• Fri
  • Sep 19, 2014
  • Updated: 8:52pm

Bar ban on BA crews over fear of date rape

PUBLISHED : Sunday, 20 August, 2006, 12:00am
UPDATED : Sunday, 20 August, 2006, 12:00am

Airline probing claims that staff drinks were spiked in Wan Chai


British Airways has banned staff from visiting a popular bar in Wan Chai after several crew members were allegedly slipped a date-rape drug on the premises.


The airline has launched an investigation into Rohypnol incidents that occurred at the bar. It has refused to reveal whether the victims were drugged by fellow crew members, bar staff or patrons.


'We are undertaking an investigation following a number of reports of crew feeling unwell after visiting the bar,' said a BA spokesman from the company's London headquarters.


'We have advised our crew to avoid visiting the bar whilst the investigation is ongoing. We take the well-being and safety of our staff very seriously, and are therefore erring on the side of caution.'


The spokesman would not comment further, but did confirm that the cases all involve Rohypnol - a tasteless and colourless tranquilliser usually prescribed for insomnia.


However, airline staff, who wished to remain anonymous, said the investigation involves four stewardesses who reported to the airline over the past 12 months that they had been drugged with Rohypnol. Investigations are supposedly being carried out by BA and Britain's Foreign Office.


Numerous attempts over the course of two weeks to contact the bar for comment were unsuccessful. Despite being notified of the inquiries and of the urgency, staff at the bar's managing company said the person in charge was 'too busy' to return calls.


BA's ban on the bar follows a date-rape warning the airline issued to its 13,000 staff in November over the possibility of drink-tampering at bars. At the time, BA said that three stewardesses had had drinks tampered with in different parts of the world.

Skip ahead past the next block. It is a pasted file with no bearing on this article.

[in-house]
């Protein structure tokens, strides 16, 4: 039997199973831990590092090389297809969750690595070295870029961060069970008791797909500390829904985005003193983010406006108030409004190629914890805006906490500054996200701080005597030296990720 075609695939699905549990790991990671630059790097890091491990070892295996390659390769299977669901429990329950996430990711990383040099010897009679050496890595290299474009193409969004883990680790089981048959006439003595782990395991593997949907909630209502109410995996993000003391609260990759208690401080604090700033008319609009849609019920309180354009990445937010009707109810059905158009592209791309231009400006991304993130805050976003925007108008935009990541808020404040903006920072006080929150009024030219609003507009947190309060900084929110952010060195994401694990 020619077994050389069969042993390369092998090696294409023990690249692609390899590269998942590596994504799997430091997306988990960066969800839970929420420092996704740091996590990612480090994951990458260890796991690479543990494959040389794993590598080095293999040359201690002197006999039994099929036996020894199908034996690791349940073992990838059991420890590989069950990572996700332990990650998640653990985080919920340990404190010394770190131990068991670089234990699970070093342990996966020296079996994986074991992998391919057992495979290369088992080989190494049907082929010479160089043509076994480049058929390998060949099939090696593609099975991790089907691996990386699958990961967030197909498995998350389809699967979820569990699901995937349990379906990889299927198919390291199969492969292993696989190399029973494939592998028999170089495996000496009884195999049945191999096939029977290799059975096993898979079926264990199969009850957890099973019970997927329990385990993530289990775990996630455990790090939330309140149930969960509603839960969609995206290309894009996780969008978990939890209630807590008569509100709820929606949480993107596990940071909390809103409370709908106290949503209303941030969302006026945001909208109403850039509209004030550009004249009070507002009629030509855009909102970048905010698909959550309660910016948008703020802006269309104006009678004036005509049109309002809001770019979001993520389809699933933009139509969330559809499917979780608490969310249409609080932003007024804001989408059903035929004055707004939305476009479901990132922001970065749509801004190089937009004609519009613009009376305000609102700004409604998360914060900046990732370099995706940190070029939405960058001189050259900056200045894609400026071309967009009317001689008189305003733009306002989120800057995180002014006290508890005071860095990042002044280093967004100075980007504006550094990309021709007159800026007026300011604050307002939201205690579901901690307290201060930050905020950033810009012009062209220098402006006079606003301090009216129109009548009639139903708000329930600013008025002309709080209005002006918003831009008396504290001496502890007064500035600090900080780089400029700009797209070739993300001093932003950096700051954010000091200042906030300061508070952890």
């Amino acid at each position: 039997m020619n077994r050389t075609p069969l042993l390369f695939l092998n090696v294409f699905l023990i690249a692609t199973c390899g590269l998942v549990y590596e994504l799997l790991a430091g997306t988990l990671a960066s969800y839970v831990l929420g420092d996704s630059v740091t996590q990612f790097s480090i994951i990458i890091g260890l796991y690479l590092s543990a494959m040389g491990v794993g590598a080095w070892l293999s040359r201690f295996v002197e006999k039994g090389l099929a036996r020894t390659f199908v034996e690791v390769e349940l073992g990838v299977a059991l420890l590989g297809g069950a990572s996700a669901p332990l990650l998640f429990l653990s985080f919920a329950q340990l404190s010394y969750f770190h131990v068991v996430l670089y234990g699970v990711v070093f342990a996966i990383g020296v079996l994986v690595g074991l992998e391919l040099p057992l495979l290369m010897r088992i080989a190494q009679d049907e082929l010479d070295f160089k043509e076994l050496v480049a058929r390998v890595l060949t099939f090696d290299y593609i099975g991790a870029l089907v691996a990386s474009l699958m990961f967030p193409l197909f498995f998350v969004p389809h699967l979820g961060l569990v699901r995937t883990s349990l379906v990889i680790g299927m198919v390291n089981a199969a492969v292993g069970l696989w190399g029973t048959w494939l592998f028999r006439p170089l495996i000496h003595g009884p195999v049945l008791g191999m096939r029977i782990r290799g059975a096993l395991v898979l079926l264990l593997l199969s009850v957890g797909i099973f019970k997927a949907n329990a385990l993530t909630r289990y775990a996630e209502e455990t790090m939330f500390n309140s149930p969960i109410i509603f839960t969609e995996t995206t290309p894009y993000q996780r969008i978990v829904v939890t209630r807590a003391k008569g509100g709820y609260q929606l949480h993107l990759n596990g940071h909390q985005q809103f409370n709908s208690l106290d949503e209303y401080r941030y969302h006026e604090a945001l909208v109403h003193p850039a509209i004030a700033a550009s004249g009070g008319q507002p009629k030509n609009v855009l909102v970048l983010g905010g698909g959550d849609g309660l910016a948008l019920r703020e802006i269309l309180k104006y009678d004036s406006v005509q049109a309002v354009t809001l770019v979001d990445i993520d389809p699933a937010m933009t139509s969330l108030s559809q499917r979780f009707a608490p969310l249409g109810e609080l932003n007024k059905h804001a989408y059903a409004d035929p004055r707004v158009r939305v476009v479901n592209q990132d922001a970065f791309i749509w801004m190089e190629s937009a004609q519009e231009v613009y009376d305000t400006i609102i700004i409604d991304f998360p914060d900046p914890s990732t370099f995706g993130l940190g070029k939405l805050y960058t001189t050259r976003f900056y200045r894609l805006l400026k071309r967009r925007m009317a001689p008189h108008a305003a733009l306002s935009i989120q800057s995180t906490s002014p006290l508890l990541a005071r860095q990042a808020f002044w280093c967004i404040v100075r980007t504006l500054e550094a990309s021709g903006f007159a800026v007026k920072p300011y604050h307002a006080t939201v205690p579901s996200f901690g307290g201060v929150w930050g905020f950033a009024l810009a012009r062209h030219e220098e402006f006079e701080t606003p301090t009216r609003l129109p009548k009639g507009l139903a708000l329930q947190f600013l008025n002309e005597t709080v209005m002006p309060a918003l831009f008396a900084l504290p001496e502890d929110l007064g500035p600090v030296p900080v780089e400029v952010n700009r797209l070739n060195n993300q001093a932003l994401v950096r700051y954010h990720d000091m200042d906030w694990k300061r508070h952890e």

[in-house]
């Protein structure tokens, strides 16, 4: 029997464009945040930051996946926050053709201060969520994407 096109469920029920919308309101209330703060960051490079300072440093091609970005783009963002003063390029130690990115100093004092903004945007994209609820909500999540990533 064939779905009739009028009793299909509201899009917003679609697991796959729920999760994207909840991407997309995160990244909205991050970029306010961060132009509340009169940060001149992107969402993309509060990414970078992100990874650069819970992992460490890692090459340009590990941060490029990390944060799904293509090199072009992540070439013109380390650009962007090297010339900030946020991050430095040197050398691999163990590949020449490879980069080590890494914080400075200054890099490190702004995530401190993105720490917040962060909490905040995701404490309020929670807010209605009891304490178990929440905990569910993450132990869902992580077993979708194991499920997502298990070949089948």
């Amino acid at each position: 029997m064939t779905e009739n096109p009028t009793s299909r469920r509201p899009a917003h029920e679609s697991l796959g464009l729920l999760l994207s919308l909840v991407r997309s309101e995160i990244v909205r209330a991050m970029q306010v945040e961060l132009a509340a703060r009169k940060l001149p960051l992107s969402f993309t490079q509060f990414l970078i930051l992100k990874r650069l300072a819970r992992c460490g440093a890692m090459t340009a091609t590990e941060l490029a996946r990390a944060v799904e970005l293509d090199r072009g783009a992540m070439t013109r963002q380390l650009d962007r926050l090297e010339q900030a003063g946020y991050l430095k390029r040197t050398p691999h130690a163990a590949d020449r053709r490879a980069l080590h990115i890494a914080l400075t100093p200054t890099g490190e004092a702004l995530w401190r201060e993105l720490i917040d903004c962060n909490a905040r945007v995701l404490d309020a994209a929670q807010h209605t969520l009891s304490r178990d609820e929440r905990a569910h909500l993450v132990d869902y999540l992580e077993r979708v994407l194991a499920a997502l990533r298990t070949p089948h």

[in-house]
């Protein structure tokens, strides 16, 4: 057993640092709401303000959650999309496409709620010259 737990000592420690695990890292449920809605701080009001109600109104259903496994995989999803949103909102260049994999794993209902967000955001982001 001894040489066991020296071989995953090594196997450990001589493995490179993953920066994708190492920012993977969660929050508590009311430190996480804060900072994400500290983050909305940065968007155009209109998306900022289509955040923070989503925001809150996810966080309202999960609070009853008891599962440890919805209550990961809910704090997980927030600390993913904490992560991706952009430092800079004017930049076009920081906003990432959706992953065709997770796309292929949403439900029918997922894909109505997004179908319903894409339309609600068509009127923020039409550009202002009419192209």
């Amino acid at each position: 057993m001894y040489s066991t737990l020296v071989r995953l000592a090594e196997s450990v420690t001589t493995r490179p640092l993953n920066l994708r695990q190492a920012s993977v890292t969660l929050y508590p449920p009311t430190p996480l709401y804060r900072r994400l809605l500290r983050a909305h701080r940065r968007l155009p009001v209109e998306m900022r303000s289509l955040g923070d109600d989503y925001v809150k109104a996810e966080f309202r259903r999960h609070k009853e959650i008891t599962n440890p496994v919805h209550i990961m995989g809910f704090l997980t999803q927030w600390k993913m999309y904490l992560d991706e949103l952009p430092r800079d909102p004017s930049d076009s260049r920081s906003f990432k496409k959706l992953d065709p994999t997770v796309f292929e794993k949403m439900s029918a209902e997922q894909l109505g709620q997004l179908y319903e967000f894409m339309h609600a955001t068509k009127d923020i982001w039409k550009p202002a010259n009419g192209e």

It advised cabin crew on long-haul flights to be wary of accepting drinks - which could be spiked to induce temporary memory loss - from strangers and not to leave drinks unattended. Rohypnol and Hong Kong were never mentioned.


Local police said they had not received reports on the alleged incidents but believe Rohypnol - more than HK$2 million worth of it was sold in Hong Kong last year - is not a big problem in the city.


'In the first half year of 2006, there were a total of two cases involving flunitrazepam [Rohypnol], with four tablets seized. For the whole year of 2005, two cases were recorded, with six tablets of flunitrazepam seized,' said a police spokesman.


'The above figures reflect that flunitrazepam was not the most problematic drug in Hong Kong as compared to other drugs like ketamine, heroin, cocaine.'


But the Association Concerning Sexual Violence Against Women believes that date rape involving drugs and alcohol is a seriously under-reported problem in Hong Kong.


According to service co-ordinator Irene Ng Wai-ching, last year 51 women approached the association for help over drug-induced date rapes.


'Drugs like Rohypnol or GHB [gamma hydroxybutyrate] are tasteless and colourless. After someone ingests them they lose all sensation ... like a corpse. They have no memory of what happened and can only suspect they were violated because of trace evidence on their clothes or bodies,' she said.


With drugs becoming ever more accessible at local pharmacies and online, Ms Ng warned that date- rape cases were bound to increase.


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